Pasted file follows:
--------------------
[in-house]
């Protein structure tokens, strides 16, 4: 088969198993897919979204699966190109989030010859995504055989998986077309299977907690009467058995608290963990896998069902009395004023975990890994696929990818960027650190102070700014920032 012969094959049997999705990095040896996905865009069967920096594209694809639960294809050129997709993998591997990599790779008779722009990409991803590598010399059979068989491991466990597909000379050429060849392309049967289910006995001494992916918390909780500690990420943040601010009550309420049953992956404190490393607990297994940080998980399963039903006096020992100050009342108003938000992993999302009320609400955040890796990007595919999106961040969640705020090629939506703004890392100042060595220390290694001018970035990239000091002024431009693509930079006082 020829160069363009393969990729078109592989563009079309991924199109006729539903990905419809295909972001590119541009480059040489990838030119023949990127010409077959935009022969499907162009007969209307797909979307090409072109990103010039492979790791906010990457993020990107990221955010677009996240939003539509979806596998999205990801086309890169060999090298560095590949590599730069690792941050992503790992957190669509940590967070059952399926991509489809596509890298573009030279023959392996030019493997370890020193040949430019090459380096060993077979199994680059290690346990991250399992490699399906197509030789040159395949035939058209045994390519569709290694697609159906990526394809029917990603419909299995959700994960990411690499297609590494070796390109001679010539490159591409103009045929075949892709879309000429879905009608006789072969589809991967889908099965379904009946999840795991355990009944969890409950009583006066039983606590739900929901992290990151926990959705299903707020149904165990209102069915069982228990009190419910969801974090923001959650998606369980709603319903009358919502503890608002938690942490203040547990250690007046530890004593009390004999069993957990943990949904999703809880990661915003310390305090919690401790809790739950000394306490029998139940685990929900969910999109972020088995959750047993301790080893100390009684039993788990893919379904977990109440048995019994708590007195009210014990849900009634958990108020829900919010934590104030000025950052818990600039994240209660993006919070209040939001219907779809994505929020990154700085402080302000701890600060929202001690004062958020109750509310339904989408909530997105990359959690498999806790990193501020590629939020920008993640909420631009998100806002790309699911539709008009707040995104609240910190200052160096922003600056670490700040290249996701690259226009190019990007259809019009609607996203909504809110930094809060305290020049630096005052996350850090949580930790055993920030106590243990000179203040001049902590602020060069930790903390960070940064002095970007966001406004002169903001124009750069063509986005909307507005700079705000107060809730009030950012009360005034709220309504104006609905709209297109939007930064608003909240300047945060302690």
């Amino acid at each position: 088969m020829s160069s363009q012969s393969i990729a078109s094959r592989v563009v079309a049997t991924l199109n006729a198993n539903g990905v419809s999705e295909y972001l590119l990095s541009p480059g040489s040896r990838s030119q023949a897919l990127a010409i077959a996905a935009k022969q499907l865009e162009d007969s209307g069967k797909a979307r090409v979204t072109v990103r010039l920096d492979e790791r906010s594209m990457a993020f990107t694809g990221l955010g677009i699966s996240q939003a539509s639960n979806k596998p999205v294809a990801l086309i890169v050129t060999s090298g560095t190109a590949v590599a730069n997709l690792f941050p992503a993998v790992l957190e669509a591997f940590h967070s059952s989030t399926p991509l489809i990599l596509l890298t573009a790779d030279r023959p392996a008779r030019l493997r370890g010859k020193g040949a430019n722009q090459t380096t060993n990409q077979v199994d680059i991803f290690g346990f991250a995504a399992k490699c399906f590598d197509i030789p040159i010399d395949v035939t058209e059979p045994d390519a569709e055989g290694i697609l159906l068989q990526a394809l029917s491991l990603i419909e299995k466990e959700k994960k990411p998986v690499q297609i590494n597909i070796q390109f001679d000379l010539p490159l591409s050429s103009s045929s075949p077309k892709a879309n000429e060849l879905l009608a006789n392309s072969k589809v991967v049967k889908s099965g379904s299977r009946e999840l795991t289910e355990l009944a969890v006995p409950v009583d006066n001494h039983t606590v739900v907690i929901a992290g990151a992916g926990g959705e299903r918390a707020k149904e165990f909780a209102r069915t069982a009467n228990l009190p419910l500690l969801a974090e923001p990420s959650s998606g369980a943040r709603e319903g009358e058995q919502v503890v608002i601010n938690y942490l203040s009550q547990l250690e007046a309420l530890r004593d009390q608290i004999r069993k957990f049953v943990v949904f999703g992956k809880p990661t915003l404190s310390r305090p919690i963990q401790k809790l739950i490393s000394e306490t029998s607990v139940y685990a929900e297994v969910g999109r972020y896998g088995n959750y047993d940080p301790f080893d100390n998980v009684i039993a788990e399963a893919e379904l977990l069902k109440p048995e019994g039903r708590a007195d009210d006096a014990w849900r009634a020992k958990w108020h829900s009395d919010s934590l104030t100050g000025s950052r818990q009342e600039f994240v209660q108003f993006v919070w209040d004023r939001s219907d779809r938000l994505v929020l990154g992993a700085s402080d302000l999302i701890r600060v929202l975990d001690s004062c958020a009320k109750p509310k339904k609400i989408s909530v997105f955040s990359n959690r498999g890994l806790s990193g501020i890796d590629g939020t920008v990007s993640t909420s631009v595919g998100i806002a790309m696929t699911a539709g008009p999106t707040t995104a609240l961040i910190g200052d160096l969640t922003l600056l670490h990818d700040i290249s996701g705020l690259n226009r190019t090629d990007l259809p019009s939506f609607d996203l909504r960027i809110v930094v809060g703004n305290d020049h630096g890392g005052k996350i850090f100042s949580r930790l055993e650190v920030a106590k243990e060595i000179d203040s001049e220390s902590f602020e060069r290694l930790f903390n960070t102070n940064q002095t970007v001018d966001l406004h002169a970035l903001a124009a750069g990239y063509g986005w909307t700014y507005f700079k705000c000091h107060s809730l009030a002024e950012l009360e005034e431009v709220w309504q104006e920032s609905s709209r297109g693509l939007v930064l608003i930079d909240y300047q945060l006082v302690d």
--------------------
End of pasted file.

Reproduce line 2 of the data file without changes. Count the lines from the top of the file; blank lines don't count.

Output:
């Protein structure tokens, strides 16, 4: 088969198993897919979204699966190109989030010859995504055989998986077309299977907690009467058995608290963990896998069902009395004023975990890994696929990818960027650190102070700014920032 012969094959049997999705990095040896996905865009069967920096594209694809639960294809050129997709993998591997990599790779008779722009990409991803590598010399059979068989491991466990597909000379050429060849392309049967289910006995001494992916918390909780500690990420943040601010009550309420049953992956404190490393607990297994940080998980399963039903006096020992100050009342108003938000992993999302009320609400955040890796990007595919999106961040969640705020090629939506703004890392100042060595220390290694001018970035990239000091002024431009693509930079006082 020829160069363009393969990729078109592989563009079309991924199109006729539903990905419809295909972001590119541009480059040489990838030119023949990127010409077959935009022969499907162009007969209307797909979307090409072109990103010039492979790791906010990457993020990107990221955010677009996240939003539509979806596998999205990801086309890169060999090298560095590949590599730069690792941050992503790992957190669509940590967070059952399926991509489809596509890298573009030279023959392996030019493997370890020193040949430019090459380096060993077979199994680059290690346990991250399992490699399906197509030789040159395949035939058209045994390519569709290694697609159906990526394809029917990603419909299995959700994960990411690499297609590494070796390109001679010539490159591409103009045929075949892709879309000429879905009608006789072969589809991967889908099965379904009946999840795991355990009944969890409950009583006066039983606590739900929901992290990151926990959705299903707020149904165990209102069915069982228990009190419910969801974090923001959650998606369980709603319903009358919502503890608002938690942490203040547990250690007046530890004593009390004999069993957990943990949904999703809880990661915003310390305090919690401790809790739950000394306490029998139940685990929900969910999109972020088995959750047993301790080893100390009684039993788990893919379904977990109440048995019994708590007195009210014990849900009634958990108020829900919010934590104030000025950052818990600039994240209660993006919070209040939001219907779809994505929020990154700085402080302000701890600060929202001690004062958020109750509310339904989408909530997105990359959690498999806790990193501020590629939020920008993640909420631009998100806002790309699911539709008009707040995104609240910190200052160096922003600056670490700040290249996701690259226009190019990007259809019009609607996203909504809110930094809060305290020049630096005052996350850090949580930790055993920030106590243990000179203040001049902590602020060069930790903390960070940064002095970007966001406004002169903001124009750069063509986005909307507005700079705000107060809730009030950012009360005034709220309504104006609905709209297109939007930064608003909240300047945060302690």